If true, the researchers speculate, it might mean that even given a large variety of starting points for developing coded amino acid sets, biology might end up converging on a similar set. As this model was based on the invariant physical and chemical properties of the amino acids themselves, this could mean that even life beyond Earth might be very similar to modern Earth life. Co-author Rudrarup Bose, now of the Max Planck Institute of Molecular Cell Biology and Genetics in Dresden, further hypothesizes, saying "Life may not be just a set of accidental events. Rather, there may be some universal laws governing the evolution of life."
In other words, our set of 20 coded amino acids, the key toolkit of life, displays uncanny suitability for making complex proteins. They are so wonderfully tuned that we might even be able to expect life elsewhere in the universe to be be using pretty much the same set. As Dr. Rudrarup Bose put it, "Life may not be just a set of accidental events." Our amazing molecular machinery appears to have been beautifully endowed with ideal properties by "some universal laws" or something.

The study referred to by Phys.org is Melissa Ilardo et al., "Adaptive Properties of the Genetically Encoded Amino Acid Alphabet Are Inherited from Its Subsets," Scientific Reports, volume 9, article number 12468 (28 Aug. 2019). The authors focus on only 3 of the most important (among many) properties of amino acids related to solubility, acidity (pKa, the logarithmic acid dissociation constant), and size.  These parameters are viewed as part of a chemical space (think of a 3D chart with axes for each parameter). The goal for a useful amino acid toolkit would be to cover a broad space "smoothly" without heavy clustering. Amino acids that are well dispersed in that 3D space would appear to be more capable of achieving the diverse needs of proteins than ones that gives less ideal distribution in chemical property space. Here is an excerpt regarding the approach:
To describe the properties of the molecules in the computed sets, we used the same descriptors previously reported: van der Waals volume (Vvdw), logarithmic acid dissociation constant (pKa, considered specifically over the range from 2–14 here) and partition coefficient (logP), which were selected based on their ability to characterize the functional chemistry space of α-amino acids (cf. refs3,37). Vvdw is simply a measure of the volume of space occupied by the amino acid, which is expected to play a role in mediating steric interactions. LogP describes the affinity of a molecule to a hydrophilic or hydrophobic solvent. In the context of protein structure, this is an important factor in protein folding, and is essential for the heterogeneous nature of protein surface potentials, which is essential for catalysis. pKa describes the pH at the mid-point of a proton transfer by the amino acid side chain, which influences the charged state of an amino acid residue. This in turn affects a host of interactions within and among proteins and their substrates.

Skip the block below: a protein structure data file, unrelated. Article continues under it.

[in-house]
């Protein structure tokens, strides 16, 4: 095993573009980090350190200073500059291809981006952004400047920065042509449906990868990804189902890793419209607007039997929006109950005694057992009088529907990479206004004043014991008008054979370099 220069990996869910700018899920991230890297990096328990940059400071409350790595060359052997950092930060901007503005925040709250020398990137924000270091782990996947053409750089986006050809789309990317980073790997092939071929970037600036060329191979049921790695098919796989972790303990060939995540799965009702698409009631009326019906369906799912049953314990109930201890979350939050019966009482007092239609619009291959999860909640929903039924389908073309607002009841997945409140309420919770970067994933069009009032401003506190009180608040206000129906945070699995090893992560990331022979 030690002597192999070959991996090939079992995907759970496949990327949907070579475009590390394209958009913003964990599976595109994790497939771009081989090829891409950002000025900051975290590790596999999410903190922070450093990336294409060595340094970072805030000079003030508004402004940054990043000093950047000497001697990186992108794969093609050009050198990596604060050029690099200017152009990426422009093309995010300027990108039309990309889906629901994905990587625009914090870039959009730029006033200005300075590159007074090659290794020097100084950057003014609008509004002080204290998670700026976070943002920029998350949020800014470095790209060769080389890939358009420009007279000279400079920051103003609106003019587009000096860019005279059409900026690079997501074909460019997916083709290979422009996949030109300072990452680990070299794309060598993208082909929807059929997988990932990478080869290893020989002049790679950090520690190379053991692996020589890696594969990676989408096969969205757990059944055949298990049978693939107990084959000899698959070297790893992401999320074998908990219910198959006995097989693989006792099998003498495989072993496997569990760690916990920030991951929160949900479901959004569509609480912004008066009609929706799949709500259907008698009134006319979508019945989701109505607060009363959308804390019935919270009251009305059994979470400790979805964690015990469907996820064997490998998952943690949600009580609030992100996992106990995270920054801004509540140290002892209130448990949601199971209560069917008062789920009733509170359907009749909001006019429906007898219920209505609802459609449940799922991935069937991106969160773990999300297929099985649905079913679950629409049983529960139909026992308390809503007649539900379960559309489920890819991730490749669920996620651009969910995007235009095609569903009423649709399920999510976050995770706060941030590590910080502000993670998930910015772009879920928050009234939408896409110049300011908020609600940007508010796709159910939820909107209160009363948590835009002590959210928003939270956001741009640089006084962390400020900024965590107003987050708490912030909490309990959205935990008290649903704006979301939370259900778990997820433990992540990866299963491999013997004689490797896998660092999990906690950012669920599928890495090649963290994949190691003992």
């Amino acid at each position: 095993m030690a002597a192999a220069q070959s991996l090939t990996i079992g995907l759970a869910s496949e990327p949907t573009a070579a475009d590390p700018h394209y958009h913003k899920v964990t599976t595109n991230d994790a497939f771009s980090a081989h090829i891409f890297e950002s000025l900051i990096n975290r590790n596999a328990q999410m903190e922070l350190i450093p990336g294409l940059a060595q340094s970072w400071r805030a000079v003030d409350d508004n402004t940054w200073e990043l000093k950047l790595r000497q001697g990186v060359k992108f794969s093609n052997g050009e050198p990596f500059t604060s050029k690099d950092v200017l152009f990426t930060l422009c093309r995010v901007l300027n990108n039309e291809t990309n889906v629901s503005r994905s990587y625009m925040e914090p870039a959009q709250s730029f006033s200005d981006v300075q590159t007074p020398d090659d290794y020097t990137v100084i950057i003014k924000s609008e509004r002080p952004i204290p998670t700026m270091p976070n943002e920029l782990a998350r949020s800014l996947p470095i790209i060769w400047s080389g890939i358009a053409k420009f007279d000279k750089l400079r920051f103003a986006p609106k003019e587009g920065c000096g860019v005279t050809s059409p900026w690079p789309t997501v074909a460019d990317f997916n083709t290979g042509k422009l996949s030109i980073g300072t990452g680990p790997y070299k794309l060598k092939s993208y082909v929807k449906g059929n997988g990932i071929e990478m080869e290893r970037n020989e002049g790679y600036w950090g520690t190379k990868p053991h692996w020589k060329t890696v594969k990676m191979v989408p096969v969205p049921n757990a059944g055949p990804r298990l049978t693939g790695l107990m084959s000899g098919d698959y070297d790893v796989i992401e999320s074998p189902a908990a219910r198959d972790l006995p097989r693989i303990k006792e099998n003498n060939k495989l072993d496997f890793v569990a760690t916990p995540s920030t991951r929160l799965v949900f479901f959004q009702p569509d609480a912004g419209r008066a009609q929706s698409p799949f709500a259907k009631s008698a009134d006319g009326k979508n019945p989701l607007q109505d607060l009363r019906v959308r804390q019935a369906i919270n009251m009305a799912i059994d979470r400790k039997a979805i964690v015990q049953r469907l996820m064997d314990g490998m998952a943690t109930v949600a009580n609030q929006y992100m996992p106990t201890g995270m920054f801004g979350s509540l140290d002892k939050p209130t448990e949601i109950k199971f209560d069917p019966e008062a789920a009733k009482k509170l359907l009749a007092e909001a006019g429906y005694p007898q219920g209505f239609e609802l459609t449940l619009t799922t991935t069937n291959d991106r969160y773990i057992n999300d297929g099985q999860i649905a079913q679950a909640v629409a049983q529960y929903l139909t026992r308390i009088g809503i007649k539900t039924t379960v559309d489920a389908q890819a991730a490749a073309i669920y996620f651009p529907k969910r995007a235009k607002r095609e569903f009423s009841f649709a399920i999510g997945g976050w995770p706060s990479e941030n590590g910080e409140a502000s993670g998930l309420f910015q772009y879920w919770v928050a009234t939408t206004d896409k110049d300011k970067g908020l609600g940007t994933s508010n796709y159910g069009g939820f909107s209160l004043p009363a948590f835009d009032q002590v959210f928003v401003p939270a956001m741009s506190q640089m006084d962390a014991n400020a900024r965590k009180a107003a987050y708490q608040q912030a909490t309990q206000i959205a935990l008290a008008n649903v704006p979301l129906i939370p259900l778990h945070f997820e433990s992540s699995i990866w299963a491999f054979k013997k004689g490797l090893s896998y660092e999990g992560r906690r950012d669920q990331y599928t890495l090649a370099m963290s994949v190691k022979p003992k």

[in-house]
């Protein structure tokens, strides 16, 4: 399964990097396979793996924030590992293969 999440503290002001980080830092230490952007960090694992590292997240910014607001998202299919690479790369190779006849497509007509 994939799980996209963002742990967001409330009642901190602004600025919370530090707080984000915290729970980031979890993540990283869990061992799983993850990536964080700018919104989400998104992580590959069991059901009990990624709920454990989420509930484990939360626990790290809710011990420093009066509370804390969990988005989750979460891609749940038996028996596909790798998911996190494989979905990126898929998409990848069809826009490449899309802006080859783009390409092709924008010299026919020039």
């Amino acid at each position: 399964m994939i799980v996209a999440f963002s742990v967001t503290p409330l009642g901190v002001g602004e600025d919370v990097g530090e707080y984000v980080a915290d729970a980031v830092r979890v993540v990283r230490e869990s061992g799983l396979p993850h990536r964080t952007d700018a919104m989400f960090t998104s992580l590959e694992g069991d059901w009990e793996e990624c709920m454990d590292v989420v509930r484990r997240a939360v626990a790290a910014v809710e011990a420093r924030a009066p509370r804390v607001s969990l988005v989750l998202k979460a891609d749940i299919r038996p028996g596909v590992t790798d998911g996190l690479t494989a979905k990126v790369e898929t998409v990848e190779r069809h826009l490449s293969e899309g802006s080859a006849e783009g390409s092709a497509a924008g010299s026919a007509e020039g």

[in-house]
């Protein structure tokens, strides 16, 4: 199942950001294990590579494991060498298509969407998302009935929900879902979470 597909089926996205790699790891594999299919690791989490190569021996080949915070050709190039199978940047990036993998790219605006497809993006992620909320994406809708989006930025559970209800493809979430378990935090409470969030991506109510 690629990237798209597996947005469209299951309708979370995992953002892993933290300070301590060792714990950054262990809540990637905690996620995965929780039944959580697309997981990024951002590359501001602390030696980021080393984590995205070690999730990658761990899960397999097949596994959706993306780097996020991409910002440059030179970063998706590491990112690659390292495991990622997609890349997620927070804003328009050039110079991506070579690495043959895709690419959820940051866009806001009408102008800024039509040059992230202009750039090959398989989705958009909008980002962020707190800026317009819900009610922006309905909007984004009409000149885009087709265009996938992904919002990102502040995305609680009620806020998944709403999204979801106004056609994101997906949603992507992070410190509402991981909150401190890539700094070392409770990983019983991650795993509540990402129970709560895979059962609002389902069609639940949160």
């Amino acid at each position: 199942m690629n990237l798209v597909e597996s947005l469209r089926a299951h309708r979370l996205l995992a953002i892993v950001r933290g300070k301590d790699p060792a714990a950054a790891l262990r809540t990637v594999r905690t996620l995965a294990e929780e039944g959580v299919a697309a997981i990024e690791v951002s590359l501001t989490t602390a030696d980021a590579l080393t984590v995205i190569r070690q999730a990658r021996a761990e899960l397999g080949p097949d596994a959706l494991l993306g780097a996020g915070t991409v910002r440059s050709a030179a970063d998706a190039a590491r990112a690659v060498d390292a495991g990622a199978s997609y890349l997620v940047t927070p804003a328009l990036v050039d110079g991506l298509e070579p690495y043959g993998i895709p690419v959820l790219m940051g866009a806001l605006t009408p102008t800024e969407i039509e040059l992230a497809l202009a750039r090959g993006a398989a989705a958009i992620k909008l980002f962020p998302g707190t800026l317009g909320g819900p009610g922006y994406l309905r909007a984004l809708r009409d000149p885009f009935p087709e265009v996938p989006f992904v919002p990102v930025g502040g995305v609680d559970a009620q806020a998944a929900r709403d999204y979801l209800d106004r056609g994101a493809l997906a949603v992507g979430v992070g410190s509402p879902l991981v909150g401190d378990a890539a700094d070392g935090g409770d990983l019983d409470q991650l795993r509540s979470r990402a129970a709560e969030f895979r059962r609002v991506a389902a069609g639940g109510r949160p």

While thousands of additional descriptors exist38, we selected what we considered to be fundamental properties that define molecular interactions. This selection was made to minimize bias introduced by considering instead the properties through which we functionally characterize amino acids in modern biochemical contexts. Additionally, these properties are reliably predicted and quantified through chemical property prediction software, an important consideration given the theoretical and computational nature of our data set. This analysis is exploratory, requiring broad, and simplified, choices of molecular descriptors. A previous publication20 offers a specific investigation that justifies the descriptors relating to size, pKa and hydrophobicity, particularly in the light of older work39 that has been built on productively40,41. It is striking that such simple metrics are able to classify amino acid chemical space so effectively2,3.

We used the definition of optimality that was previously introduced to test the CAA alphabet, as described in Ilardo et al.3, namely that more “optimal” sets are those that have broader range and/or evenness of coverage of chemical space. “Better” or “more optimal” sets are those that cover chemical space in the three descriptor categories (Vvdw, pKa and logP) both more broadly and evenly than a comparison set.